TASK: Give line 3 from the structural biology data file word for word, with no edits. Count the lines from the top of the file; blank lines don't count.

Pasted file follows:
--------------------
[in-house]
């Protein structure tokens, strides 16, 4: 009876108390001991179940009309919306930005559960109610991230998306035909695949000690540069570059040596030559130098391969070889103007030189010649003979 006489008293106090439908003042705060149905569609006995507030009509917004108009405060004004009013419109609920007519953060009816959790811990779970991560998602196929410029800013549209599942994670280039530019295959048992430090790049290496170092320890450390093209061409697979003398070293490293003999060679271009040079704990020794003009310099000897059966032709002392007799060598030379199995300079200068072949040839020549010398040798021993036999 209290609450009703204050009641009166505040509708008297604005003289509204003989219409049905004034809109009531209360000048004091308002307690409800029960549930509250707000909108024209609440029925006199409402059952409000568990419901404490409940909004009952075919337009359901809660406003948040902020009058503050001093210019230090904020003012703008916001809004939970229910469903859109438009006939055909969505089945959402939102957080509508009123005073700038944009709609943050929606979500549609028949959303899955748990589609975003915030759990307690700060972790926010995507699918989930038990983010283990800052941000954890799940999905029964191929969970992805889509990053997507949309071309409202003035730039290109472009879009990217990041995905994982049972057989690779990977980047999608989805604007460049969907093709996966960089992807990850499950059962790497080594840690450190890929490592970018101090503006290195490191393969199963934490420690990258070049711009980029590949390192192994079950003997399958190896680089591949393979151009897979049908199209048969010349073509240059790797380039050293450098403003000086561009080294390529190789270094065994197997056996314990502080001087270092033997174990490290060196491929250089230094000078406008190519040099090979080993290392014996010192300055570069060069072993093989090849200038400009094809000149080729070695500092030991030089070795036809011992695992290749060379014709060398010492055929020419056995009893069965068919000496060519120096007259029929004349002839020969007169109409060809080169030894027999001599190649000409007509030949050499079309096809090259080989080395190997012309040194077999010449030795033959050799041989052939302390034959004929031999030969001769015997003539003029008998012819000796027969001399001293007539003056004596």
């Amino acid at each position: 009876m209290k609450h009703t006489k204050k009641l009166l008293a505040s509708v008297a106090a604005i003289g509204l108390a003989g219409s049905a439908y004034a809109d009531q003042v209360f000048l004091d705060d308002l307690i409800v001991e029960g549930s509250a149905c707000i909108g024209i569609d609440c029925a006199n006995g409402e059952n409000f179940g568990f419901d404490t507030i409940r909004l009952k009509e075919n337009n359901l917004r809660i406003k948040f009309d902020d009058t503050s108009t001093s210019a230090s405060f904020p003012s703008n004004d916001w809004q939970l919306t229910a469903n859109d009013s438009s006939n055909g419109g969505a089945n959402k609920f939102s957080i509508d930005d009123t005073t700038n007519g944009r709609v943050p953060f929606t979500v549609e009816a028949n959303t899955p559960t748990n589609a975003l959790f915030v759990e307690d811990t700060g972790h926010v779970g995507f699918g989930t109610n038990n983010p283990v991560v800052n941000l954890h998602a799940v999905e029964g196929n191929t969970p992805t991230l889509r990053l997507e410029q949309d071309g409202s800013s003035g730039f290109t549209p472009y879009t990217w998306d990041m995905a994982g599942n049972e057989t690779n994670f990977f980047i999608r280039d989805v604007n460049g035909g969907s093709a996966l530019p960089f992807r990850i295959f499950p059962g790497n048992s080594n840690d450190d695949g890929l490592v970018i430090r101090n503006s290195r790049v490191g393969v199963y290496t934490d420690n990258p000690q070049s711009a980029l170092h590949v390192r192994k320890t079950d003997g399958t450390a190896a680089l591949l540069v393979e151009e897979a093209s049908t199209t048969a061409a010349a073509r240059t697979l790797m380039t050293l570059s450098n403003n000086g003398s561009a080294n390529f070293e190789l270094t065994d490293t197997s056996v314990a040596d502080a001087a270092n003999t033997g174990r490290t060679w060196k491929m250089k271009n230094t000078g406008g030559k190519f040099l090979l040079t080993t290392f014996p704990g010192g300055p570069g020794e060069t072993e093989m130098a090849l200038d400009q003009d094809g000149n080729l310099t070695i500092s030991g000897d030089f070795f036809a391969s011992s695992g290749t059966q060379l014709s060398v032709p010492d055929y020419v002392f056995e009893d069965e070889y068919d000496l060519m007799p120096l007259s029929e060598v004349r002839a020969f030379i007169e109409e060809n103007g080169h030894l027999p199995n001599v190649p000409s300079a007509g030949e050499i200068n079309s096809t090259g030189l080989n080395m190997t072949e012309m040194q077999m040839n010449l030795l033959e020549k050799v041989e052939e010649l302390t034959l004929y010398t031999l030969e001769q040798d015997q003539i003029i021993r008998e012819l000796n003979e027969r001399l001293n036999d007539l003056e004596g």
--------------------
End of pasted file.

């Amino acid at each position: 009876m209290k609450h009703t006489k204050k009641l009166l008293a505040s509708v008297a106090a604005i003289g509204l108390a003989g219409s049905a439908y004034a809109d009531q003042v209360f000048l004091d705060d308002l307690i409800v001991e029960g549930s509250a149905c707000i909108g024209i569609d609440c029925a006199n006995g409402e059952n409000f179940g568990f419901d404490t507030i409940r909004l009952k009509e075919n337009n359901l917004r809660i406003k948040f009309d902020d009058t503050s108009t001093s210019a230090s405060f904020p003012s703008n004004d916001w809004q939970l919306t229910a469903n859109d009013s438009s006939n055909g419109g969505a089945n959402k609920f939102s957080i509508d930005d009123t005073t700038n007519g944009r709609v943050p953060f929606t979500v549609e009816a028949n959303t899955p559960t748990n589609a975003l959790f915030v759990e307690d811990t700060g972790h926010v779970g995507f699918g989930t109610n038990n983010p283990v991560v800052n941000l954890h998602a799940v999905e029964g196929n191929t969970p992805t991230l889509r990053l997507e410029q949309d071309g409202s800013s003035g730039f290109t549209p472009y879009t990217w998306d990041m995905a994982g599942n049972e057989t690779n994670f990977f980047i999608r280039d989805v604007n460049g035909g969907s093709a996966l530019p960089f992807r990850i295959f499950p059962g790497n048992s080594n840690d450190d695949g890929l490592v970018i430090r101090n503006s290195r790049v490191g393969v199963y290496t934490d420690n990258p000690q070049s711009a980029l170092h590949v390192r192994k320890t079950d003997g399958t450390a190896a680089l591949l540069v393979e151009e897979a093209s049908t199209t048969a061409a010349a073509r240059t697979l790797m380039t050293l570059s450098n403003n000086g003398s561009a080294n390529f070293e190789l270094t065994d490293t197997s056996v314990a040596d502080a001087a270092n003999t033997g174990r490290t060679w060196k491929m250089k271009n230094t000078g406008g030559k190519f040099l090979l040079t080993t290392f014996p704990g010192g300055p570069g020794e060069t072993e093989m130098a090849l200038d400009q003009d094809g000149n080729l310099t070695i500092s030991g000897d030089f070795f036809a391969s011992s695992g290749t059966q060379l014709s060398v032709p010492d055929y020419v002392f056995e009893d069965e070889y068919d000496l060519m007799p120096l007259s029929e060598v004349r002839a020969f030379i007169e109409e060809n103007g080169h030894l027999p199995n001599v190649p000409s300079a007509g030949e050499i200068n079309s096809t090259g030189l080989n080395m190997t072949e012309m040194q077999m040839n010449l030795l033959e020549k050799v041989e052939e010649l302390t034959l004929y010398t031999l030969e001769q040798d015997q003539i003029i021993r008998e012819l000796n003979e027969r001399l001293n036999d007539l003056e004596g």